So, if this represented the what and the how, then came the question of why? A cool shot is only really cool when it serves a purpose, and we didn’t have time for needless self-indulgence. So what was the motivation for such a shot? And more importantly, how could I sell the need for it to the producers and writers? The answer was geography. Understanding geography within an action sequence is integral for the audience to get fully involved. At this point in the story, there were several of the main characters involved in various pieces of action around the Castle. What my 360 crane shot would do was link all of them together at the same time in one sweeping move, that passed from character to character, showing exactly where they were and how they related to each at that point in the fight.
The main thing the stunt team had to watch out for was the crane itself, which at full extension, swinging around in a fast circle, could have taken one of their heads clean off!
On the night in question, we’d scheduled this shot as first up. We rehearsed the moves for an hour or so, then nailed the shot in seven takes. It was one of those perfect moments when every department came together, their imaginations fired up by trying something new and a little daring. There was a real buzz on set that night, and a genuine sense of satisfaction among the cast and crew that we pulled it off so spectacularly. It achieved everything I hoped it would creatively, and practically we pulled it off in record time without any mishaps. That’s when you smile to yourself and say, I love this job.”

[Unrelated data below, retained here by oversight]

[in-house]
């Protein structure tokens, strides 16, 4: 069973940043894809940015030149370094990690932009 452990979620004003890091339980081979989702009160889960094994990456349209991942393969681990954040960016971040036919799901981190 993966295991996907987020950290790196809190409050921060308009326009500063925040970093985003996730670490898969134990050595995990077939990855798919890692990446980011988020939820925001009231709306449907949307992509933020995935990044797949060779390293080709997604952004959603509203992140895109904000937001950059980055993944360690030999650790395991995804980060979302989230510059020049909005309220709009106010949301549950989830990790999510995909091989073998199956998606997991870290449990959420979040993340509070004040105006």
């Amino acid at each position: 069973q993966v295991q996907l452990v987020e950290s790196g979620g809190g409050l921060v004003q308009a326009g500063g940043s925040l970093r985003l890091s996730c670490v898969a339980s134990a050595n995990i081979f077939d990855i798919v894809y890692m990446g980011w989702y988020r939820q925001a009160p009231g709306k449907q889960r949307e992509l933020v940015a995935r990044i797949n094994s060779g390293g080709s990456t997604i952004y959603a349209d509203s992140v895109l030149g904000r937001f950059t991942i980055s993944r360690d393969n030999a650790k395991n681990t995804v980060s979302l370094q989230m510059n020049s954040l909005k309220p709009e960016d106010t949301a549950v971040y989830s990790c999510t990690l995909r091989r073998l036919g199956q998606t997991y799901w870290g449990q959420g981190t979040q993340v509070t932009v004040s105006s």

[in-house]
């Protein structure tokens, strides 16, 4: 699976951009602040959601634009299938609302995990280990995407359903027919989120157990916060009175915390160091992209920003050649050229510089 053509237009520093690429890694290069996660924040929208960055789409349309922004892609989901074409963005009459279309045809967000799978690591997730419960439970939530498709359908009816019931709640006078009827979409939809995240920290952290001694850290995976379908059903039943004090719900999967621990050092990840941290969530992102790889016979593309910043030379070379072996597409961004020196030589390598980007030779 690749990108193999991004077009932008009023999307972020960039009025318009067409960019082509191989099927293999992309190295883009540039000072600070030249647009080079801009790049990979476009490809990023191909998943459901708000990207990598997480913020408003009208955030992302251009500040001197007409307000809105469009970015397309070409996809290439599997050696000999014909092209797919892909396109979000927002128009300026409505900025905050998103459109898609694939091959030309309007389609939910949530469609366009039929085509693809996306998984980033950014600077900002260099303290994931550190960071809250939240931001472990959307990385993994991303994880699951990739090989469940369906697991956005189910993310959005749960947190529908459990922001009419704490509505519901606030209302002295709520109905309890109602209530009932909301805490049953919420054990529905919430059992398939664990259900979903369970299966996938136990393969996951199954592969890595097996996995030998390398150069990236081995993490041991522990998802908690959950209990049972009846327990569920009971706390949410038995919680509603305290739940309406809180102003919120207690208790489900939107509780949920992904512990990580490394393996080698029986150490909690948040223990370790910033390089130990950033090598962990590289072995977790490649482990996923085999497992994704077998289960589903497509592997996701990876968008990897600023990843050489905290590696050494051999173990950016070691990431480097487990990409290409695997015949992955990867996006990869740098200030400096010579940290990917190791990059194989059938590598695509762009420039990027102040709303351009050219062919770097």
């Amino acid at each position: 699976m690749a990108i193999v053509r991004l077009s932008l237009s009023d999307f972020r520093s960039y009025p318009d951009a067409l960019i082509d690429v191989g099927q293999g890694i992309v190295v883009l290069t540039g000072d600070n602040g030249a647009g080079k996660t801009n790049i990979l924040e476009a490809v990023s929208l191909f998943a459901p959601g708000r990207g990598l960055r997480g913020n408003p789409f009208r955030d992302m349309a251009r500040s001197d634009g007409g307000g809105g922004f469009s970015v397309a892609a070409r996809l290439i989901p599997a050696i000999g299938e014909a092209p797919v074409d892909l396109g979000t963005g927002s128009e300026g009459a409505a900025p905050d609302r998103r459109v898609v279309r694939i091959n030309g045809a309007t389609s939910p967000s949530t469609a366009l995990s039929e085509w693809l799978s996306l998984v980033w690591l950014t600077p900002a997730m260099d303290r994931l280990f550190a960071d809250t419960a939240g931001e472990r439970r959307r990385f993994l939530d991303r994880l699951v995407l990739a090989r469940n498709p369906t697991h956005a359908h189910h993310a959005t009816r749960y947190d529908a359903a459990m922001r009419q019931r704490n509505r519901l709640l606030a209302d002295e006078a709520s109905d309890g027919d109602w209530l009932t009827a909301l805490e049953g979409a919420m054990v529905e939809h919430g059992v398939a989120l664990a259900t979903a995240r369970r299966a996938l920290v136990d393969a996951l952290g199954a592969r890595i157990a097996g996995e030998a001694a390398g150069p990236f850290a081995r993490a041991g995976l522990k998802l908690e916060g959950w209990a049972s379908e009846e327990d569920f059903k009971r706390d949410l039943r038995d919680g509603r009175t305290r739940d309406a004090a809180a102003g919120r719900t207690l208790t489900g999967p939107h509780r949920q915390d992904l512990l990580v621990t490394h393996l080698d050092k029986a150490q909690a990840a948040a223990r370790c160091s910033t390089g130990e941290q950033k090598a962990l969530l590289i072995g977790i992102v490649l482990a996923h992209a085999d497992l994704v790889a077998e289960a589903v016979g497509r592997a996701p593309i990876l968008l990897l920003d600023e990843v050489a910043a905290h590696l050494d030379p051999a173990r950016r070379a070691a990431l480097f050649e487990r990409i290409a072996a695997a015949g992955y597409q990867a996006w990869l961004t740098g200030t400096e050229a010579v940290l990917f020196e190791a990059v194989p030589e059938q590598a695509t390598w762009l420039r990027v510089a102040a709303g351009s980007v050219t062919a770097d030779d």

Alan Taylor: “The Prince of Winterfell” (Season 2, Episode 8)
“GOT is a show that allows you to reach for epic, dynamic visuals. But when asked to pick a favorite shot, my mind goes to something very simple — a transition shot. Jon Snow has been captured north of the wall. We see him being lead by his captors, to join up with a band of wildlings. The shot is brief, but it means a lot to me.
We had been scheduled to shoot the scene on the shore of a small lake in Iceland. When we arrived, the lake had frozen over. We walked out to scout the new terrain — a mixed crew, Icelandic, English, and American. When we were about a hundred feet out, the ice flexed and made a sound like distant thunder. Most of us darted back to the shore, but the Icelanders kept walking, and so I realized it was safe. Instead of shooting by the lake that day, we shot ON it, in amongst the mini icebergs.
Nature can often create problems when shooting on location. This was one of those wonderful occasions when it improved on our plans.”